Author's School

Graduate School of Arts & Sciences

Author's Department/Program

Political Science


English (en)

Date of Award

Spring 4-29-2013

Degree Type


Degree Name

Doctor of Philosophy (PhD)

Chair and Committee

Andrew Rehfeld


My dissertation attends to the urgent ethical problems raised by government spying. It asks and answers three principal questions: What is spying? What principles should regulate government spying? And how can government agents be constrained to follow these principles?

The first chapter takes up the conceptual question. I defend the following definition of spying: agent A spies on agent B, if and only if she collects information that relates to B and intends to conceal her information collection from B. The main challenge any conception of spying faces is to cover a relatively wide range of agents often thought to be spies - e.g. defectors, moles, and informants - without including agents not often thought of as spies. This challenge is best met, I argue, by drawing on the concept of collective intentionality. Aldrich Ames, for example, although he did not intend to conceal his information collection from the U.S. government, nevertheless spied on the U.S. government, since he participated in a collectivity, which included his handlers at the KGB, that met both of the conditions stipulated in my definition.

Chapters three through six examine the ethics of domestic government spying, i.e. governments spying on their own citizens within their own territories. I make two main arguments. The first is that domestic government spying should be regulated by five principles: just cause, proportionality, necessity, minimization, and discrimination. The second argument is that the law-enforcement and intelligence officials who employ these principles should not alone determine how they apply in particular cases - the principles should be institutionalized.

In chapter three I demonstrate that the five principles are supported by widespread intuitions about government spying in liberal democracies. In chapters four through six, I show that the same principles are supported by the moral theory that I think is most plausible: two-level utilitarianism. Since utilitarianism is often thought to strongly conflict with people's ordinary moral intuitions, if I am correct and the same principles can be derived both from widespread intuitions and utilitarianism, then the principles are on strong ground.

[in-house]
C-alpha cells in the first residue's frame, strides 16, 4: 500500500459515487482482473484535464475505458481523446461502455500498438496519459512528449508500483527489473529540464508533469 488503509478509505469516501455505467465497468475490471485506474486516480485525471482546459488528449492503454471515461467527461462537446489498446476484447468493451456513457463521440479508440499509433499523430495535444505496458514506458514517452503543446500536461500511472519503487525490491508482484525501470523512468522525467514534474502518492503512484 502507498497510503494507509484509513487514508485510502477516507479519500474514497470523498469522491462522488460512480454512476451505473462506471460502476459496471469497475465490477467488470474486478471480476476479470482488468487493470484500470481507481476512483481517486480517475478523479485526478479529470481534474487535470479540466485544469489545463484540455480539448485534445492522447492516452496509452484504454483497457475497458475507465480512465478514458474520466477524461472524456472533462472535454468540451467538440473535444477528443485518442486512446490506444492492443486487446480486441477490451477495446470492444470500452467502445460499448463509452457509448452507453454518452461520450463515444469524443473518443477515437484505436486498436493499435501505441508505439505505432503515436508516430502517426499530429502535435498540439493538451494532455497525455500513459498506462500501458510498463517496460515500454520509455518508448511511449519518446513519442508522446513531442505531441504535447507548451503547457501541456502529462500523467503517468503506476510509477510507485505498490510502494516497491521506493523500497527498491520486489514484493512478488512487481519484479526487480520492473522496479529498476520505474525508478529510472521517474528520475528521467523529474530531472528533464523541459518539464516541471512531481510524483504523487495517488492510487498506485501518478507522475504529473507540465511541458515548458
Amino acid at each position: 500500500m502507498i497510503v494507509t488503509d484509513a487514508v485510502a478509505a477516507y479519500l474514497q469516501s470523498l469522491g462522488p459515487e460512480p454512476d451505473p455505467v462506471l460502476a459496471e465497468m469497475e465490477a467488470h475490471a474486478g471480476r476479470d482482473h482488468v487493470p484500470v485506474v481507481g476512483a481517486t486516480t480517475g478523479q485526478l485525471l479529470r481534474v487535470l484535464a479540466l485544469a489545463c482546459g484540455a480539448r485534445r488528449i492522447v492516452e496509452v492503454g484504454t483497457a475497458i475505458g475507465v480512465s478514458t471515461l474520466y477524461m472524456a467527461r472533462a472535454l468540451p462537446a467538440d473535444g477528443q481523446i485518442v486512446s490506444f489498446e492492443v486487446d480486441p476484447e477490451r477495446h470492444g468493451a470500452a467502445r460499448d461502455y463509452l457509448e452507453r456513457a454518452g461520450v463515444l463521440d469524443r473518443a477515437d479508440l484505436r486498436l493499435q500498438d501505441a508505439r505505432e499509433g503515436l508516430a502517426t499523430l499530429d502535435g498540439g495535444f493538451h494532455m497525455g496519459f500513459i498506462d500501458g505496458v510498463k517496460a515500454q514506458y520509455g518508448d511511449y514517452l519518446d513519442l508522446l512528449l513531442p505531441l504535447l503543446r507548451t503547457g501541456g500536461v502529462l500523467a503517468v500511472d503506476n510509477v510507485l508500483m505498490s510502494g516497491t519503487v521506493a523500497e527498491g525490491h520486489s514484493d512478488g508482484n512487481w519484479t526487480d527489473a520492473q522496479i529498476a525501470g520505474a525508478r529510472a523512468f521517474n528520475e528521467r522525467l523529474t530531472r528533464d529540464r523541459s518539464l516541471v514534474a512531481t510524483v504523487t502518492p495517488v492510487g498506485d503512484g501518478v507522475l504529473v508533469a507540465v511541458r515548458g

In chapter seven, I shift my focus from domestic government spying to foreign spying. I focus on two kinds of foreign spying in particular: government spying on foreign individuals and government spying on foreign states. I argue that government spying on foreign individuals and on foreign states should be institutionalized and that both should follow principles similar but not identical to those that governments should follow in the domestic context.

In the final two chapters I turn to the institutional question. In chapter eight I examine the two primary American institutions employed to control intelligence agencies: legislative oversight and judicial review. Both I argue employ biased principals and suffer from informational asymmetries. In chapter nine I step back from American institutions and characterize the universe of possible mechanisms to constrain intelligence agencies. Drawing on some of the more promising of these mechanisms, I propose a set of reforms for American institutions. At the heart of my proposal is an elected panel that reviews day-to-day requests to spy and performs longer-term strategic oversight. In order to allay the panel's informational disadvantages compared to intelligence agencies I recommend, among other things, including a devil's advocate in the panel's review procedures and equipping the panel with a small intelligence agency to spy on the spies.


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